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OBSERVATIONAL STRATEGIES:

VARIABILITY OF EARTH'S GRAVITY FIELD

 

 

Gravity AnomalySatellite gravity measurements have demonstrated the clear importance of determining the spatial and temporal variability of the Earth's global gravity field. There are now three dedicated high-resolution gravity missions- GRACE, CHAMP, and the European Space Agency's Gravity Field and Steady State Ocean Circulation Explorer (GOCE) - either in orbit or planned. Each mission makes use of a different technique for gravity measurement. The 1997 National Research Council report “Satellite Gravity and the Geosphere” outlined in detail the compelling rationale for temporal measurements of the gravity field to the cryospheric, hydrological, atmospheric, oceanographic, and solid-Earth sciences.

Gravity missions such as GRACE, when combined with high-resolution radar altimetry missions such as Jason, will allow for the identification of the steric component of sea-level variations and the partitioning of water storage among continents, oceans, and ice sheets and glaciers. Combined use of timevariable gravity data and ice-mass data (e.g., from ICESat) can help quantify the mantle response to past and present glaciation. Because Earth-rotation parameters and gravity anomaly measurements are both manifestations of mass redistribution, geodetic and gravity measurements are excellent examples of synergy, allowing a better understanding of global mass transport in the Earth system.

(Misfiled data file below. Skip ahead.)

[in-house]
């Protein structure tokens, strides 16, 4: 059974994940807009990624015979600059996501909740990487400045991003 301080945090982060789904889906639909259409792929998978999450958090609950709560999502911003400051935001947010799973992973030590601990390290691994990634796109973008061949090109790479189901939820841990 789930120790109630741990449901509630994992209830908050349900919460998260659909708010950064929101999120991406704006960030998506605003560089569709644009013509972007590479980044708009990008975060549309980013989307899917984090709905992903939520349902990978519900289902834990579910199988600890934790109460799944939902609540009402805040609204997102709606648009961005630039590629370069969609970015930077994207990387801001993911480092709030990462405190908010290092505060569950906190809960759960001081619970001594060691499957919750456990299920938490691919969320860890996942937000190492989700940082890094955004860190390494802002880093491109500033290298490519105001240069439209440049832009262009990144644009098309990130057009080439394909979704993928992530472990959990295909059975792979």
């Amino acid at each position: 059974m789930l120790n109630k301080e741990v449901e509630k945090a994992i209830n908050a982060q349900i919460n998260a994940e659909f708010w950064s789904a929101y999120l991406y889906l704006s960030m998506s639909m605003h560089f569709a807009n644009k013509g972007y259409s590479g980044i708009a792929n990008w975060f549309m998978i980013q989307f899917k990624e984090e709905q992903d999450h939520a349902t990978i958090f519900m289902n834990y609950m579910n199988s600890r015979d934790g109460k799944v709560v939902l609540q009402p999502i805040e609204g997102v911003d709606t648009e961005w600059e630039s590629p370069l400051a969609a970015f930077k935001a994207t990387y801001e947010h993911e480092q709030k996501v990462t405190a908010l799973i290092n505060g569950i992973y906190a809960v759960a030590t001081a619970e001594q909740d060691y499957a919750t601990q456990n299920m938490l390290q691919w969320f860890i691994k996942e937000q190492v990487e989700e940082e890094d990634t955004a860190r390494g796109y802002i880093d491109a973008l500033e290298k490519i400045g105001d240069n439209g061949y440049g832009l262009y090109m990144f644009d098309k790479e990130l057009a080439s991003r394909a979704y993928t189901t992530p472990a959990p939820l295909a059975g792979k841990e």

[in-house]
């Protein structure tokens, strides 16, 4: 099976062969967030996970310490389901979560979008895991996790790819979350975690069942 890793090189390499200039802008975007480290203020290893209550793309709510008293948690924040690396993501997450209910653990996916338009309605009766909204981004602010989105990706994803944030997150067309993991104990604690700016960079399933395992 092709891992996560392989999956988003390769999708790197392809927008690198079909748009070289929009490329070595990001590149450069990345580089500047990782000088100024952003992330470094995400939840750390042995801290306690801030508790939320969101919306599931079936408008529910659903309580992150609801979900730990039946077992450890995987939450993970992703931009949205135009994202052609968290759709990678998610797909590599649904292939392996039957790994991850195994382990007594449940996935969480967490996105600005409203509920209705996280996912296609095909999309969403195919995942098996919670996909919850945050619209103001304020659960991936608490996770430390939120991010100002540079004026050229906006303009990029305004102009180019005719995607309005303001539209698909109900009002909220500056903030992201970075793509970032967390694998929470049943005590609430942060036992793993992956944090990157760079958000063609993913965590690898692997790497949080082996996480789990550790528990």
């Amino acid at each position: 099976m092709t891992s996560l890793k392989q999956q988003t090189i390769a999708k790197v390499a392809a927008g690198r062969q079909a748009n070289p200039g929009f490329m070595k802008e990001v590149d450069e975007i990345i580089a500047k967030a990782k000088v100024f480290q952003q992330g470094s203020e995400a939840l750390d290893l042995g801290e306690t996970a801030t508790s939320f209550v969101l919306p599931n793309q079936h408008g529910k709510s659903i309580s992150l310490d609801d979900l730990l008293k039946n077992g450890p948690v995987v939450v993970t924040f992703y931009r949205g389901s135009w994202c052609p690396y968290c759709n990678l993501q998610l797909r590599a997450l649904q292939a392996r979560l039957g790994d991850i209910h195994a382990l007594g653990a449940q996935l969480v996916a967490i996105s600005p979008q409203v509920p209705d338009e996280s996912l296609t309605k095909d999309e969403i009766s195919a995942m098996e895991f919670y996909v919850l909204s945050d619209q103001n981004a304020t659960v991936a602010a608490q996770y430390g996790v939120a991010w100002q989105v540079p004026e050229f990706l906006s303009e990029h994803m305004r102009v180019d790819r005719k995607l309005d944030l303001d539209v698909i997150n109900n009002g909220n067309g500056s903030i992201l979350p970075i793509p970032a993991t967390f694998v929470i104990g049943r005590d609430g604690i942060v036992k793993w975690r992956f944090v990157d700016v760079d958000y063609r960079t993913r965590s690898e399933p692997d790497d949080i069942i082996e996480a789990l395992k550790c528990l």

Suggested mission phasing and requirements

Immediate (1–5 years): Monthly estimation to within 10 millimeters of surface waterequivalent
load at a few hundred kilometers spatial resolution using existing satellites such as GRACE.

Near Term (5–10 years): GRACE follow-on mission demonstrating satellite-to-satellite laser interferometry technology.

Long term (10–25 years): Gravity measurement improved by 2–3 orders of magnitude
in sensitivity using satellite-to-satellite laser interferometry or spaceborne quantum gradiometer
technology
.

 

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